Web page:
- Space and weight restrictions can limit options offshore. Electric motors can have a greater footprint and weight than the existing drive mechanisms.
- Field maturity can exclude many projects. The capital outlay required makes electrification of most late-life assets uneconomic.
- In some jurisdictions, the required regulation is not yet in place to support upstream electrification.
Gas capture projects offer an option for the large-scale flarers to limit emissions. Such projects can offer economic, as well as environmental, benefits. However, there are barriers to entry:
- A key consideration is whether there is a market for the gas, which could be sold either domestically or for export;
- Project economics need to stack up. The scale of the resource, capital outlay required and fiscal terms will determine viability;
- One deterrent for flare-gas collection, even when local markets exist, is the number and size of flaring sources;
- The location of point sources dictates how easy it is to capture the gas. Multiple small-scale emitting point sources with a large dispersion range are more challenging than a single large-scale point source;
- Mid-stream infrastructure needs to be in place to transport the gas;
The Basrah Gas Company’s capture project in southern Iraq is a prime example of a development that is helping to reduce the volume of gas flared. At peak, over 1 bcfd will be captured from three of Iraq’s super-giant oil fields – Rumaila, West Qurna One and Zubair. Associated gas that is otherwise flared as the country/government is highly dependent on its oil revenues.
Where projects are feasible, gas capture can provide an additional revenue stream for the companies involved, potentially greater income via taxes for governments and help satisfy unmet power demand.
Carbon capture and storage
Where carbon dioxide must be stripped from as streams to comply with infrastructure requirements, limited alternatives to venting exist.
Carbon capture and storage has become the frontrunner, with multiple operators across the Americas, Europe, Middle East, and Asia reviewing solutions. Although not widespread, there are existing projects online. The Sleipner project offshore Norway has been sequestering carbon for over two decades. But it is only in recent years that interest in CCS has taken off. However, CCS is still in its infancy, with many challenges to overcome.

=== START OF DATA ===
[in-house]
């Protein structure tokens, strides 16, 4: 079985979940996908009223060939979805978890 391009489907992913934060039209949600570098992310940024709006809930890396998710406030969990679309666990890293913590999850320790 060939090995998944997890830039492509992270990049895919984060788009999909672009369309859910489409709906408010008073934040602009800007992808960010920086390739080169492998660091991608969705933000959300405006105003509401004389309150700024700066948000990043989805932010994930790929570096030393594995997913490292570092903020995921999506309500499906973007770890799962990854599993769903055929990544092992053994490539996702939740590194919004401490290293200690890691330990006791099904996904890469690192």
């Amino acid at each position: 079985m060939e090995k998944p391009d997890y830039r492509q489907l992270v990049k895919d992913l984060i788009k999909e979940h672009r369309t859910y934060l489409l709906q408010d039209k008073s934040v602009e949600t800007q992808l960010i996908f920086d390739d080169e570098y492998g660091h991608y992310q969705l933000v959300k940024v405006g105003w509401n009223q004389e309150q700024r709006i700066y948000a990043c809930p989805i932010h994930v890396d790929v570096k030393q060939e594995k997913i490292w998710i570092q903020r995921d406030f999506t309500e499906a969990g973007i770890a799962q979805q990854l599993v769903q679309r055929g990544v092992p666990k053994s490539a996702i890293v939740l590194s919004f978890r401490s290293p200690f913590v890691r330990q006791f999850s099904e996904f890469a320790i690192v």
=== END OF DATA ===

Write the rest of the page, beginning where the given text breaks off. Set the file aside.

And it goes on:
- There is a lack of relevant legislation and regulation. Most countries lack a legal and fiscal legislation framework covering sequestration, licensing, and the ultimate liability for leakage risk.
- Project economics needs to stack up if CCS is to attract private capital/investment. In most jurisdictions, the commercial (and fiscal) frameworks are yet to be finalized.
- In addition, uncertainty around costs is a major factor. Costs will need to reduce if CCS is to scale-up capacity. To date, all the early adopters have received some form of government funding.
To date, the pace of decarbonization has varied from region to region. One of the key differentiators is the level of government support. Those with government-supported initiatives are achieving more than the regions that have a solely corporate-led strategy. As more governments set environmental and climate goals, we expect more of a push for upstream decarbonization efforts. Things can move relatively quickly, and companies don’t want to be left behind.
However, nations that rely on hydrocarbon revenues may be slower to react. Wood Mackenzie’s analysis indicates that the risk of policy change is greatest for producers operating in the developed economies. Will we see a divergence between the developed economies and those that are reliant on petro-dollars? Are all the big producers onboard, or will a ‘carbon chasm’ form between the OECD and petro dependent nations?